In the Pacific the question is not about politically acceptable costs, but mission accomplishment despite growing China’s military power. Two decades ago, the Chinese military had little reach beyond its local waters. Since then it has evolved into a modern force with significant capability as far out as the Philippine Sea. Much as the Backfire bomber was the poster child for a growing Soviet threat, the mobile DF-21D antiship-ballistic missile symbolizes the evolution of China’s military, now equipped with the full range of modern systems. The DF-21D is just one element of a balanced force of new aircraft and surface ships armed with long-range antiship missiles, several new submarine classes with significant improvements in sustainability and quieting, and new frigates and destroyers with capable area air-defense systems.6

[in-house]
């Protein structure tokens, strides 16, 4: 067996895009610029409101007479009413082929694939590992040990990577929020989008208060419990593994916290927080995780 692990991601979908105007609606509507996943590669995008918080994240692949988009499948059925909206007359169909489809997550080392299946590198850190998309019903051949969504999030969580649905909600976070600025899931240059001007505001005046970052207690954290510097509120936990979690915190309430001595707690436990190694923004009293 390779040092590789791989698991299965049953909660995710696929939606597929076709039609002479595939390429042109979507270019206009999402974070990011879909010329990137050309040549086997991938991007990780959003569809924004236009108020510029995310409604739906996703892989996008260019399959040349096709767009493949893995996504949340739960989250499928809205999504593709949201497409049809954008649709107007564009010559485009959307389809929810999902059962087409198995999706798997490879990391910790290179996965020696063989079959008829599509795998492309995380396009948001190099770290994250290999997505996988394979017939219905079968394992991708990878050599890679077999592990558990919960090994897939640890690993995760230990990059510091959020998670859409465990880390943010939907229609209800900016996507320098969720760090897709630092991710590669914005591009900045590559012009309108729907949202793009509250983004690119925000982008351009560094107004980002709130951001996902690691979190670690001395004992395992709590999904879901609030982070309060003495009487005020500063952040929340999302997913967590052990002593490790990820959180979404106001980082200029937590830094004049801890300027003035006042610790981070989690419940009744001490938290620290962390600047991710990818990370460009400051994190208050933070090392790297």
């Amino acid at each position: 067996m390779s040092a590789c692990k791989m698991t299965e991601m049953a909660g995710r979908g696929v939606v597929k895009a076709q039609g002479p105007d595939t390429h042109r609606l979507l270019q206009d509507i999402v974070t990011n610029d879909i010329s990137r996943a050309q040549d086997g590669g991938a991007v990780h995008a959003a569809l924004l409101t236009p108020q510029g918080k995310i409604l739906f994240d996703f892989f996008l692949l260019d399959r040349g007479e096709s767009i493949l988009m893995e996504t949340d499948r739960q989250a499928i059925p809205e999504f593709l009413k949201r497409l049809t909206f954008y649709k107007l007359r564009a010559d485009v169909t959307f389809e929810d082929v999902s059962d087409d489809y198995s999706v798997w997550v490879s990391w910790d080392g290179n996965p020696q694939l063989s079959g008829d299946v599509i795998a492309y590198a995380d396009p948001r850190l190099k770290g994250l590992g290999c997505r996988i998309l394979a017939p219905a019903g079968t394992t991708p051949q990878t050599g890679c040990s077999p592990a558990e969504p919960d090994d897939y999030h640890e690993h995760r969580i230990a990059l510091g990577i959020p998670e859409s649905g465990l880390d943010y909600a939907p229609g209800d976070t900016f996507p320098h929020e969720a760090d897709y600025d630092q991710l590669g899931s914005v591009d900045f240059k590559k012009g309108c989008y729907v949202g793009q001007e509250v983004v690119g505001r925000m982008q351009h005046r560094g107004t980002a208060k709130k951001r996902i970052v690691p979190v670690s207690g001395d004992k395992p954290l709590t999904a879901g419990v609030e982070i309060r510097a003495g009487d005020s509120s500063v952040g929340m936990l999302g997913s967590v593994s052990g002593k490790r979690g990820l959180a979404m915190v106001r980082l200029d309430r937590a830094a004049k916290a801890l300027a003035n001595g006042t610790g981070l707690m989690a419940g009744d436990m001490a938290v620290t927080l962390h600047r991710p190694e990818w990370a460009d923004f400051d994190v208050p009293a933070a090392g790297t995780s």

But it’s more than just the proliferation of advanced weapon systems. The real challenge is that potential opponents are developing the tactical concepts and training to employ them effectively. Both Iran and China have developed and begun to exercise operational concepts for the use of these systems in a combined way based on their circumstances, geography, and study of lessons learned from military campaigns over the past 30 years, including the 1980s Gulf Tanker War, and U.S. operations against Iraq, Serbia, and Afghanistan from 1991 to the present. It is this trend that presents the greatest challenge to the Navy. Iran and China are developing the ability to pose multidimensional threats to Navy ships. Fiscal realities will prevent us from acquiring enough “luxury sedans” that are able to deal with such a threat, and our “sports cars” may be hard pressed to survive it.